On January 28th, I purchased 27 shares of Bank of Nova Scotia (TSE: BNS) at $55.30, with a trading cost of $6.95 for a total investment of $1,500.05. BNS pays an annual dividend of $2.80, so my yield-on-cost is 5.06%. I’ve been very lucky to be loading up on high-quality Canadian financial assets this past month which have been pushed down so much due to the early bear market volatility of 2016 that their yields have soared. My new stake in BNS has added $75.60 to my 12-month forward dividend income, averaged out to an increase of $6.30 per month. I very often like to look at how new investments impact my bottom line on a month-to-month basis, because it makes observing improvements in my portfolio much more apparent and is a great motivator in pursuing a higher monthly dividend income. My 12-month forward dividend income has hopped to $1,340.20, averaged out to $111.68 per month.
This purchased allowed me to average down on my holding of BNS. BNS was one of my first stock buys last April, from when I began investing. Back then I purchased 23 shares of BNS at $65.55, and the dividend yield was 4.14% at that time. It’s now yielding en entire 92 basis points more than when I first bought stock. My average cost per share of BNS has been lowered to $60.02; considering my total cost basis on 50 shares is $3,000.75.
Bank of Nova Scotia is now my second largest holding with a market value of $2,869.50 (50 shares). Telus is my #1 largest holding with a market value of $3,897.00 (100 shares). In third is my stake in Alaris Royalty with a market value of $2,852.40 (120 shares). All of my other stock positions are lower by over $1,000. I plan on taking a hard look at my overall portfolio in the near-term and coming up with an ideal sector allocation.
With January over and my buying spree coming to, if not already at, an end, I hope to be a little more organized. I have yet to top up my TFSA, and would like to figure out what I would like to buy in there since they must be very high-quality assets, unlike what I had bought last year. I’d like to look at the Canadian REIT sector and pick one or two good names to add, I would also like to liquidate some of my holdings once they come back up and reallocate my capital as I made those choices as pure income plays, before I became a dividend growth investor.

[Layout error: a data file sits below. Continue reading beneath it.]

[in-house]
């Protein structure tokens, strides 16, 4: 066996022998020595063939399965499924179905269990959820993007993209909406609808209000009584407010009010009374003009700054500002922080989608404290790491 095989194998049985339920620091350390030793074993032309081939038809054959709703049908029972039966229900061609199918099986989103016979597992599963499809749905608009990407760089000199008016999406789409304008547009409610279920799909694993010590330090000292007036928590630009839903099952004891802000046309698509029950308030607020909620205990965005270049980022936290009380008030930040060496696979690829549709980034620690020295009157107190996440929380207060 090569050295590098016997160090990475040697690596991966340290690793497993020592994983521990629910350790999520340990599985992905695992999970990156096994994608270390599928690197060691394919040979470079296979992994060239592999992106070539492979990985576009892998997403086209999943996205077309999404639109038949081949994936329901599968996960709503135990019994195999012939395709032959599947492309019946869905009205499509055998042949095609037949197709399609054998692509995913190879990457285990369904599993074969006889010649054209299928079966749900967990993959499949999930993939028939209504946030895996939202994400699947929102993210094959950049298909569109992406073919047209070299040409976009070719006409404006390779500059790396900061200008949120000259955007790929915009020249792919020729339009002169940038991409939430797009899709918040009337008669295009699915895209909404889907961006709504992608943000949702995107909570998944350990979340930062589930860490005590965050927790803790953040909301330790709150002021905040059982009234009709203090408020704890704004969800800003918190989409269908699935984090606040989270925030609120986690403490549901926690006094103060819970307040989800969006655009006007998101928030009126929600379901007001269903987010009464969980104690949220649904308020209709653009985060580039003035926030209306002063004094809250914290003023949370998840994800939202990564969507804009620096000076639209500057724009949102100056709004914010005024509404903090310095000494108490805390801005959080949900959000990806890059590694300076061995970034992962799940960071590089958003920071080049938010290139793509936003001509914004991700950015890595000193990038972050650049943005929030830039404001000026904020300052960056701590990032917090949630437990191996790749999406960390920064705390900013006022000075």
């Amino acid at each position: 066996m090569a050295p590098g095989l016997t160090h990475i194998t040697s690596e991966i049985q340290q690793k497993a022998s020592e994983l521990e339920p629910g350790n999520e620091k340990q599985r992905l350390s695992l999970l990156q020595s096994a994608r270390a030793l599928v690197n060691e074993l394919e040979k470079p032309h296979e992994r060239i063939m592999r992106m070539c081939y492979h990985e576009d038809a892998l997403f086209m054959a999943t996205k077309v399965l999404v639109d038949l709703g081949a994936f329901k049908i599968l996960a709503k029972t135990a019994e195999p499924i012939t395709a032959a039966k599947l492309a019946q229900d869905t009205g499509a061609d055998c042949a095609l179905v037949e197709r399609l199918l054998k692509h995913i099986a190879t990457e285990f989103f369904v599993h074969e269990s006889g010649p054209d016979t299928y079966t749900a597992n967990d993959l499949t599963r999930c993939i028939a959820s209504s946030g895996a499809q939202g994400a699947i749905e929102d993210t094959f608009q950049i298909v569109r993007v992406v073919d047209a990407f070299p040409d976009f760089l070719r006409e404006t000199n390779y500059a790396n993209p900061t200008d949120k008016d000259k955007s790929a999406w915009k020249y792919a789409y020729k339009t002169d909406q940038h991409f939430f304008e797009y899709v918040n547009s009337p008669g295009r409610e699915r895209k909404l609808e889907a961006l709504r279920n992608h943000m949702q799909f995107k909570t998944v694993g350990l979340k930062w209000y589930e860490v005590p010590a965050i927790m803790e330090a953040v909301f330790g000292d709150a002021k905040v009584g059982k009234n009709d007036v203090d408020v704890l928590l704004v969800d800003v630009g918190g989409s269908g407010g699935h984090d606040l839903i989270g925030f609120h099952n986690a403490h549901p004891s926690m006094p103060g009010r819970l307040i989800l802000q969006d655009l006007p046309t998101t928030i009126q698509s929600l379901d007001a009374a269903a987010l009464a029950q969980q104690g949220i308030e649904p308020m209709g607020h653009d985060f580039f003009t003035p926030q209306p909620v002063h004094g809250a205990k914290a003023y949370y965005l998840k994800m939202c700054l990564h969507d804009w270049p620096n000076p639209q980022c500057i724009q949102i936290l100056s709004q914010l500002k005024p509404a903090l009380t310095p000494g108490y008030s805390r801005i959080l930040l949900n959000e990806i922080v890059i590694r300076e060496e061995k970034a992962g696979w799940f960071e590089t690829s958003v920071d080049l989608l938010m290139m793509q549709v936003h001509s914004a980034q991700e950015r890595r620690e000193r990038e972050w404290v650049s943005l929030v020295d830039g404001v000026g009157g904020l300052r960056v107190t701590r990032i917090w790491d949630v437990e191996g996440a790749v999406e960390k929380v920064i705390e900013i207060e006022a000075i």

Why I Invested in Bank of Nova Scotia
I’ve known that I wanted to add to my BNS position for quite some time now, at least before the upcoming ex-dividend date since I’ve wanted to average down at the time when I was down 20% on my holding. Earlier this week as the Toronto market was recovering fiercely, and my loss was reduced to 17% as the share price was jumping, that’s when I decided I might as well buy now and hope for the best. The end result, of adding new shares and averaging down, plus the added capital appreciation that ensued after purchasing resulted in now holding the shares at a loss of -4.81%, barely anything to be afraid of with the way markets are flying. In fact, five positions that I’ve held at a loss for quite some time now flipped to green in this past week, quite handsomely. I’m overjoyed with the result.
BNS is one of the Big Five canadian banks, and has the second highest yield after Canadian Imperial Bank of Commerce (CIBC) (TSE: CM). I scored the shares at a 5.06% yield this time around, but on Friday’s close BNS yielded 59 basis points lower at 4.47%.
My most recent deep dive into Bank of Nova Scotia stock was when I compared Bank of Nova Scotia (BNS) to Canadian Western Bank (CWB).
The share price has been hammered throughout 2015 due to Bank of Nova Scotia’s high international exposure, and the global economy being far from healthy. I think things will turn around eventually though and that the growth prospects for many of these economies is actually quite healthy, though short-term volatility may make it a little frightening for conservative investors.
Primarily, I’m happy to have been able to average down on a high-quality Canadian financial asset with a high-yield which contributes greatly to my forward dividend income and now accounts for 10% of my dividend stream. I’m also predicting that when they declare the next dividend on March 1st, they will also raise it as you can see the pattern in their table of common share dividends from the Bank of Nova Scotia Investor Relations, which I predict will bode well for the share price.